Manuel Padilla Jr., the top Border Patrol official in the agency’s Rio Grande Valley sector, the nation’s busiest for illegal crossings, said he has not issued any instructions to agents in the field or to landowners whose properties are adjacent to the river. But he plans to meet with community members in the coming week, he said, to address their concerns.
“We don’t have any specific information about the militias,” said Padilla, reached by phone along the border. “We have seen them in the past, and when things start getting really busy, we have to make sure to let the community know they’re out there.”
“But they’re doing that on their own,” Padilla said.
McGauley said that in addition to weapons and camping gear, his group will have night-vision goggles and aerial drones with thermal sensing equipment, capable of operating in darkness. He emphasized that the group would report any suspicious activity to authorities and would heed any instructions from Border Patrol agents or military personnel.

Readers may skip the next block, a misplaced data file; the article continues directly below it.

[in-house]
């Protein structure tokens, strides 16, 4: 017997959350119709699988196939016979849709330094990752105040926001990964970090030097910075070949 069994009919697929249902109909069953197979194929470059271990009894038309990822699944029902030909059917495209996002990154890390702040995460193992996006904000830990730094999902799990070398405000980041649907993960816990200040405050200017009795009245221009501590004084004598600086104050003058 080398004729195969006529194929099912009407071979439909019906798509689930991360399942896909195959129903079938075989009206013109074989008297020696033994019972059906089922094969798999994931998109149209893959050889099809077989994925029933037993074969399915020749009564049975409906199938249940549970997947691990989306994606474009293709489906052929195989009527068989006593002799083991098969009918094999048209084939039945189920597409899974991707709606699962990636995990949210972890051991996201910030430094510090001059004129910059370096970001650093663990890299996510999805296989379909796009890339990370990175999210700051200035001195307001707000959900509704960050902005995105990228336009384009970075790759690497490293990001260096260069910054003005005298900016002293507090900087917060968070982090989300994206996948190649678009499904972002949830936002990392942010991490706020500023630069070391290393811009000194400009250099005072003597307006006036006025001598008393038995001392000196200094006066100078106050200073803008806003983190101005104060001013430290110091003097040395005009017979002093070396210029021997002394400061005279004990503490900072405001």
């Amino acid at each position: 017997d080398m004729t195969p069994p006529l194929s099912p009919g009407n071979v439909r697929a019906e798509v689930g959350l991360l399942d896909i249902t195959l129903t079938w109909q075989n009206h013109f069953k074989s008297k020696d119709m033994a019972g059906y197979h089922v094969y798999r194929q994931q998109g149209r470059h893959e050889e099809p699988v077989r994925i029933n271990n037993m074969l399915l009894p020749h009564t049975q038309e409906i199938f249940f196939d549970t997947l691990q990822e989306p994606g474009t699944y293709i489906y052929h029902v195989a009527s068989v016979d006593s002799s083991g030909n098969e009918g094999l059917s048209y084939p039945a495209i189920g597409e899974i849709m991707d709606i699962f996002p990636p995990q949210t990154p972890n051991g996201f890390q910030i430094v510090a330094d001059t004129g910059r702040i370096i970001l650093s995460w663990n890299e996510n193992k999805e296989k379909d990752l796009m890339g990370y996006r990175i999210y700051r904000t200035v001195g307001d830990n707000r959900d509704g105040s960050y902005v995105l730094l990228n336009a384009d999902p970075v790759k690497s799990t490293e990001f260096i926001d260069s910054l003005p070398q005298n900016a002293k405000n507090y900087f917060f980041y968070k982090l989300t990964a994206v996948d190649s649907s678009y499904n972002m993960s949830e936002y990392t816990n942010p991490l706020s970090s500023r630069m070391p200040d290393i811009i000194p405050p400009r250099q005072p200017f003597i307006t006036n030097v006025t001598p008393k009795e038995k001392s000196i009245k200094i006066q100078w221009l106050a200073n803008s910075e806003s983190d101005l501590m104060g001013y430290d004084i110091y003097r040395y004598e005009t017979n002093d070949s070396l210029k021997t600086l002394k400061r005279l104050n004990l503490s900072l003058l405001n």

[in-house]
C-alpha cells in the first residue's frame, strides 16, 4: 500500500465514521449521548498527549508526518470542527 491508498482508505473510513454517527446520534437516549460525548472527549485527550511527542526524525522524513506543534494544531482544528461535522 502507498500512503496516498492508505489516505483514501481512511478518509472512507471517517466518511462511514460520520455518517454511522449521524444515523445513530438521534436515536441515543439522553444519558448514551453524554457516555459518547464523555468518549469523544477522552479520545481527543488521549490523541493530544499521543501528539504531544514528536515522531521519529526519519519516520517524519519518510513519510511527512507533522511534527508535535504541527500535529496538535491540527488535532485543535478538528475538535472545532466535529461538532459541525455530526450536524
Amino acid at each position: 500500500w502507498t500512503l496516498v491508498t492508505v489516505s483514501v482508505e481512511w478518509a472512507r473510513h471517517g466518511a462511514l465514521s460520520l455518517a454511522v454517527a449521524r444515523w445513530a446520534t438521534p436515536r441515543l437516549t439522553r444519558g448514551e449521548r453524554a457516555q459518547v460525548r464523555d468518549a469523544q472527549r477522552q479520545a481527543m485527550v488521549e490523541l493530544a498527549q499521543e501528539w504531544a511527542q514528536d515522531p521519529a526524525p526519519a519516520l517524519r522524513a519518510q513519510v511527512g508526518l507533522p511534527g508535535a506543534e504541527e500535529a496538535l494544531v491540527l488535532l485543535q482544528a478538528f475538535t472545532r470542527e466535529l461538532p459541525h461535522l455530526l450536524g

Several landowners in the area said they do not want the militias around.
Michael Vickers, a veterinarian and rancher who lives an hour north of the border in Falfurrias, said that he will not let militia members from outside the area onto his property and that he doubts most area landowners would trust outsiders.
“They are a bunch of guys with a big mouth and no substance to them,” said Vickers, a Republican who heads the 300-strong Texas Border Volunteers. The group doesn’t call itself a militia, although it patrols ranchland to intercept migrants who hike through the brush to attempt to avoid Border Patrol checkpoints. The group uses ATVs, night-vision goggles, spotlights and trained dogs.
“People on the [Rio Grande] have been calling us,” Vickers said. His group is in a “holding pattern,” he said, adding, “We can have 100 volunteers in a hot area in four to eight hours.
“We’ve already talked to a bunch of landowners who wanted to know if we’ll be operating if the Border Patrol can’t be there to keep their property from being vandalized and their crops from being messed up.”
“We’re ready to move,” he said.
Others in South Texas are less enthusiastic.
Lucy Kruse, 96, said immigrants often stop on her property as they walk through the bush country, sometimes breaking into a small cabin to sleep. Her family’s ranch lies amid the thorny mesquite brush, cactus and tawny dry grass 80 miles north of the border.